Announcing Stack Overflow Documentation

We started with Q&A. Technical documentation is next, and we need your help.

Whether you're a beginner or an experienced developer, you can contribute.

Sign up and start helping → Learn more about Documentation →

I'm getting different instances of a @SessionScoped bean for two calls to the same user session. What can lead to this?

A bean annotated @SessionScoped is injected into a servlet, and a RESTEasy JAX-RS web service endpoint. A user logs in using HTTPS with a certificate. First call goes to the RESTEasy endpoint. The next call from the browser goes to the servlet. I'd expect the same bean instance in both calls, but they are different. ... Any ideas?

Using JBoss 7.0.1


public class MyBean implements Serializable { ... }

REST endpoint:

public class MyService extends JAXRSPlugin { 
   @Inject MyBean myBean;


@WebServlet(urlPatterns = "/two", asyncSupported = true)
public class MyServlet extends HttpServlet { 
   @Inject MyBean myBean;
share|improve this question
how do you determine that they are different? – jan groth Sep 2 '12 at 9:40
I know they are different via my debugger. The instance ID is different. Used same method to verify that the HttpSession is the same instance, but I have to get it via a @Context injection of the HttpServletRequest in the REST service method. – boz jennings Sep 2 '12 at 16:15

Turns out the REST service methods are not really supposed to have an HttpSession to share state. REST services are supposed to be stateless. They are given @SessionScoped beans as if they were @RequestScoped by design.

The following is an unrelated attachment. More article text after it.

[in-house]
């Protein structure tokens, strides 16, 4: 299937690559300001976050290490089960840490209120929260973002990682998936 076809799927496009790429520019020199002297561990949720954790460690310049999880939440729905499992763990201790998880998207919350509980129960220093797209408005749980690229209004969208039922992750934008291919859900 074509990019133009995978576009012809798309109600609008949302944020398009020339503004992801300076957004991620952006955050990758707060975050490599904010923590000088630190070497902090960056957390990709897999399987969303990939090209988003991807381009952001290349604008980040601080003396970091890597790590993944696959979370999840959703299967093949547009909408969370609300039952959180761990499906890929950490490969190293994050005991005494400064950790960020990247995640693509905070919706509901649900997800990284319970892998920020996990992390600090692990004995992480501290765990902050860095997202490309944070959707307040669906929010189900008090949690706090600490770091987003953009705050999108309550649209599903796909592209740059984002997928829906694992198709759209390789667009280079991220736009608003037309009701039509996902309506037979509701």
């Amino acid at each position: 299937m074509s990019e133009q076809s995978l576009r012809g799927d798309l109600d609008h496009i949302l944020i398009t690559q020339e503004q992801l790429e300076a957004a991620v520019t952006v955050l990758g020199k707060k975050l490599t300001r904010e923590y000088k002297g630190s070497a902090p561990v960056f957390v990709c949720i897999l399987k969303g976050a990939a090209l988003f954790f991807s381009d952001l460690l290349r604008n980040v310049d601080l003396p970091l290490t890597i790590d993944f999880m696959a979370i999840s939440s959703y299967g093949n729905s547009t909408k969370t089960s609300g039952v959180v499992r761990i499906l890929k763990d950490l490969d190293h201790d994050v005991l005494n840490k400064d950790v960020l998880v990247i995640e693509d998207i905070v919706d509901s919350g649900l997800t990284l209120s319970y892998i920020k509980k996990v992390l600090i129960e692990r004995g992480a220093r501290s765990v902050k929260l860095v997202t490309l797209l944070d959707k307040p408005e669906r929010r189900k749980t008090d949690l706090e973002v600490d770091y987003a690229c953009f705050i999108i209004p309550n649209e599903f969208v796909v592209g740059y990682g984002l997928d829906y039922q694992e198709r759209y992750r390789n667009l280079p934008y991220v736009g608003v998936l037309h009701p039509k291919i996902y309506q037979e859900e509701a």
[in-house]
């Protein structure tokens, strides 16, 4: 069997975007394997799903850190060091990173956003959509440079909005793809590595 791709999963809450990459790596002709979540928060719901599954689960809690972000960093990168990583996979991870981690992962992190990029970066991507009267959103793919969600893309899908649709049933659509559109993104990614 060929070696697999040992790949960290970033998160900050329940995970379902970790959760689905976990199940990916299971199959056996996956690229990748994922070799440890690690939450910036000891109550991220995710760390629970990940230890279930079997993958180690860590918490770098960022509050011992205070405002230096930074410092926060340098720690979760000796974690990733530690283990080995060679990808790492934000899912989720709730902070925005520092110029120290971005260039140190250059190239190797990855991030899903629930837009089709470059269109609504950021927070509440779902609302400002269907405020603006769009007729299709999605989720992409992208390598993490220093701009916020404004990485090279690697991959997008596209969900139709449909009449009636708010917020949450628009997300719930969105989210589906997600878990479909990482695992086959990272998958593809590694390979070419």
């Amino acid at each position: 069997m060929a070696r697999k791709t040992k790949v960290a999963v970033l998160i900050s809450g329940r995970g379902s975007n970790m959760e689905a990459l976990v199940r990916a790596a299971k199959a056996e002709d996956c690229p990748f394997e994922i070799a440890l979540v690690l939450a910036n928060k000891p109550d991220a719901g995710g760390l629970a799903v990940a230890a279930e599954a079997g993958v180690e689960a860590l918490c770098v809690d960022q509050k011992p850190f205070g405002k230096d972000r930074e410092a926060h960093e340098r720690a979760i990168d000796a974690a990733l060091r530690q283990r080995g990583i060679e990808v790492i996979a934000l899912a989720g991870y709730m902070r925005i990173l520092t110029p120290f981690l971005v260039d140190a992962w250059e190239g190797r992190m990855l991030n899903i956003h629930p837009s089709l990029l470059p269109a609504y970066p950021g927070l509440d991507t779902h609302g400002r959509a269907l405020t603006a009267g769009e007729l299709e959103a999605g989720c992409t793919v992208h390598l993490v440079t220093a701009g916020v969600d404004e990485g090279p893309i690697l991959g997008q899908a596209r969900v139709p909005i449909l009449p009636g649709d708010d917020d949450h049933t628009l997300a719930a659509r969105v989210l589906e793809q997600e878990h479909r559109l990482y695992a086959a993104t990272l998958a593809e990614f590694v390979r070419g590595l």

It's not what I want for this case, but maybe I should just not use REST for these calls. Mainly I just wanted the handy mapping of URL paths to methods in my REST service class. Servlets don't have path-to-method-mapping like that, as far as I know.

Basically I see 3 options: (1) make of find a dispatching mechanism to use in one Servlet, (2) use multiple Servlets, or (3) mis-use the REST by abusing the @Context HttpServletRequest to get to the HttpSession. I don't like abusing APIs, so option 3 is out. CDI might make option 2 cool, but option 1 is probably more common (and so might be easier to maintain by others).

share|improve this answer

Your Answer


By posting your answer, you agree to the privacy policy and terms of service.

Not the answer you're looking for? Browse other questions tagged or ask your own question.